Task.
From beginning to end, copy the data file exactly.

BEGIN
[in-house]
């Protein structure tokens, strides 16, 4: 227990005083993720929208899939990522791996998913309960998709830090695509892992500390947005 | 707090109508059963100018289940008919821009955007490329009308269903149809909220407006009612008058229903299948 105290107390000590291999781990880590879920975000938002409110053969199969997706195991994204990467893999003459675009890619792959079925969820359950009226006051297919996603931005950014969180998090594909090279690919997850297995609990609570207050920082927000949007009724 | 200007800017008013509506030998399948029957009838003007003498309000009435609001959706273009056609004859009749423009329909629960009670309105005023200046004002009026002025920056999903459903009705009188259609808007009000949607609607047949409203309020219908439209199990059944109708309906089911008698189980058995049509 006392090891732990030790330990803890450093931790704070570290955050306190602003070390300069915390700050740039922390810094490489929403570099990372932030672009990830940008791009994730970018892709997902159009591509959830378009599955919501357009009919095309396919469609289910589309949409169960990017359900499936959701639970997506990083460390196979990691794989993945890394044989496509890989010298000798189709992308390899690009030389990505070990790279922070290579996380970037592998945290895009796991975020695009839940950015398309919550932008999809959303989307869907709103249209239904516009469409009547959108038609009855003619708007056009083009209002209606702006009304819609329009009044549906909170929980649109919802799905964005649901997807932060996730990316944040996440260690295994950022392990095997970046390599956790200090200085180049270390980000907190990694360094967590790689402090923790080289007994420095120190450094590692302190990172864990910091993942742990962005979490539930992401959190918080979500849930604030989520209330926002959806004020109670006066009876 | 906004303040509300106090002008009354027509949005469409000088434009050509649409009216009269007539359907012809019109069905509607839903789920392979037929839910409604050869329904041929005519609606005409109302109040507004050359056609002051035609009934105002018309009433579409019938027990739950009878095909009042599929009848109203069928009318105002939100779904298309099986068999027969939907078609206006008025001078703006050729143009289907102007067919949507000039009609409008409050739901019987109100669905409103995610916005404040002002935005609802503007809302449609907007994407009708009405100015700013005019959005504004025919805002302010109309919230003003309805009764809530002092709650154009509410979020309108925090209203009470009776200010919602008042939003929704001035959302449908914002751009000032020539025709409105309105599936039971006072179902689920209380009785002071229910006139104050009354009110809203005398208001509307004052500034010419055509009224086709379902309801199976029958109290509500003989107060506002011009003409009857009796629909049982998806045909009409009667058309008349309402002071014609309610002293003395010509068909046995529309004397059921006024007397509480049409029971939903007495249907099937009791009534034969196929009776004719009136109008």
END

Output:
[in-house]
């Protein structure tokens, strides 16, 4: 227990005083993720929208899939990522791996998913309960998709830090695509892992500390947005 | 707090109508059963100018289940008919821009955007490329009308269903149809909220407006009612008058229903299948 105290107390000590291999781990880590879920975000938002409110053969199969997706195991994204990467893999003459675009890619792959079925969820359950009226006051297919996603931005950014969180998090594909090279690919997850297995609990609570207050920082927000949007009724 | 200007800017008013509506030998399948029957009838003007003498309000009435609001959706273009056609004859009749423009329909629960009670309105005023200046004002009026002025920056999903459903009705009188259609808007009000949607609607047949409203309020219908439209199990059944109708309906089911008698189980058995049509 006392090891732990030790330990803890450093931790704070570290955050306190602003070390300069915390700050740039922390810094490489929403570099990372932030672009990830940008791009994730970018892709997902159009591509959830378009599955919501357009009919095309396919469609289910589309949409169960990017359900499936959701639970997506990083460390196979990691794989993945890394044989496509890989010298000798189709992308390899690009030389990505070990790279922070290579996380970037592998945290895009796991975020695009839940950015398309919550932008999809959303989307869907709103249209239904516009469409009547959108038609009855003619708007056009083009209002209606702006009304819609329009009044549906909170929980649109919802799905964005649901997807932060996730990316944040996440260690295994950022392990095997970046390599956790200090200085180049270390980000907190990694360094967590790689402090923790080289007994420095120190450094590692302190990172864990910091993942742990962005979490539930992401959190918080979500849930604030989520209330926002959806004020109670006066009876 | 906004303040509300106090002008009354027509949005469409000088434009050509649409009216009269007539359907012809019109069905509607839903789920392979037929839910409604050869329904041929005519609606005409109302109040507004050359056609002051035609009934105002018309009433579409019938027990739950009878095909009042599929009848109203069928009318105002939100779904298309099986068999027969939907078609206006008025001078703006050729143009289907102007067919949507000039009609409008409050739901019987109100669905409103995610916005404040002002935005609802503007809302449609907007994407009708009405100015700013005019959005504004025919805002302010109309919230003003309805009764809530002092709650154009509410979020309108925090209203009470009776200010919602008042939003929704001035959302449908914002751009000032020539025709409105309105599936039971006072179902689920209380009785002071229910006139104050009354009110809203005398208001509307004052500034010419055509009224086709379902309801199976029958109290509500003989107060506002011009003409009857009796629909049982998806045909009409009667058309008349309402002071014609309610002293003395010509068909046995529309004397059921006024007397509480049409029971939903007495249907099937009791009534034969196929009776004719009136109008």